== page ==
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The experiments conducted in the Institute of Physical Chemistry of the Polish Academy of Sciences on super-thin liquid-crystal films created on water surface allowed the surprisingly slow and continuous rotational motion of molecules, rotating "in unison", to be observed nearly with the naked eye.
Scientists from the Institute of Physical Chemistry of the Polish Academy of Sciencies (IPC PAS) established that in the liquid-crystal layers that are several nanometers thick and created on water surface, molecules may rotate with extremely low speed, just one revolution per several minutes. Such slow rotational motion is a real surprise since it was expected that rotation would be quickly destroyed by thermal fluctuations. "The slowdown in rotation of molecules is nothing unexpected in liquid crystals usually formed of thousands of layers. However, in our experiments we have monolayers and we can observe the effects of very slow rotational motion of chemical molecules nearly with the naked eye," emphasises Prof. Robert Holyst from the IPC PAS.
The experiment conducted in the IPC PAS is distantly related to famous experiments carried out by Benjamin Franklin and connected with quieting agitated water by spilling oil on it. During one of the attempts Franklin noticed that oil spilled on the surface of a pond became so thin at a certain point that it stopped spreading. "We do something similar but on a smaller scale: we spill microlitres of liquid crystal on water surface. Its molecules form a monolayer, that is a layer which is one-molecule thick," explains PhD Andrzej Zywocinski from the IPC PAS.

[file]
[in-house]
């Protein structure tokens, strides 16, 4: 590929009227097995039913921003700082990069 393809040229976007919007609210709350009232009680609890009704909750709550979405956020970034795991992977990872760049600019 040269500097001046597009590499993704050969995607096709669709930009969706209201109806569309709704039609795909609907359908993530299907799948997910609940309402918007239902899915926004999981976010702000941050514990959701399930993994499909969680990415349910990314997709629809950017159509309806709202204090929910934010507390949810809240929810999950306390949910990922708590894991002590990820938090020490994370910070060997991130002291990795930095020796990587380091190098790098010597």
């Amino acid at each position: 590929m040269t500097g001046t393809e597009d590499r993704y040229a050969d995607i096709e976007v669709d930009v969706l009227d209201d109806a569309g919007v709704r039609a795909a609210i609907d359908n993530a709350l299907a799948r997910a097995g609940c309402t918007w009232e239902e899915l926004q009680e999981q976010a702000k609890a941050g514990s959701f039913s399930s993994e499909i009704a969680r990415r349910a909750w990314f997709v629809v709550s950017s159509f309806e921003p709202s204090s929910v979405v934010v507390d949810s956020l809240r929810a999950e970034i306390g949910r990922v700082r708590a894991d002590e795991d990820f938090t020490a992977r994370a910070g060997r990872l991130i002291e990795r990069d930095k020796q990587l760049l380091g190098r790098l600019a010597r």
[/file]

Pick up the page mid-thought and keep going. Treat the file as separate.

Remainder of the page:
Molecules of the liquid crystals that are examined have amphiphilic character - the hydrophilic group of a chain attaches to water surface, over which the hydrophobic tail protrudes making dissolution impossible - and they freely move across the water surface, which means they behave like gas in two-dimensional space. However, researchers were interested in the behaviour of liquid crystals in a liquid phase. A gas may be transformed into a liquid or solid as a result of changes in temperature or pressure. If we use the latter, solidification is achieved at high pressures of at least several dozens of atmospheres. Fortunately, in the case of monolayers a suitably high pressure can be easily obtained with a device called the Langmuir balance. It is a shallow tank filled with water, with two hydrophilic barriers between which there is a film of the liquid crystal several nanometers thick. "It is sufficient to decrease the distance between the barriers in order to achieve an increase in surface pressure that will cause the liquid crystal to become liquid or even solid," says Patrycja Niton, a PhD student from the IPC PAS.
The surface of a liquid-crystal film in a liquid phase was observed with the Brewster angle microscope at relatively small enlargement. The Brewster angle is an angle at which light falling on the surface of a dielectric reflects off fully linearly polarized, which means that the component of the electric field oscillates in one plane. If a polarizer is placed in the way of such polarized light so that the light goes through it, it will stop the entire reflected light and under the Brewster angle microscope clean water will look black. However, if on the water surface there is something which twists the plane of polarization, bright reflections will appear.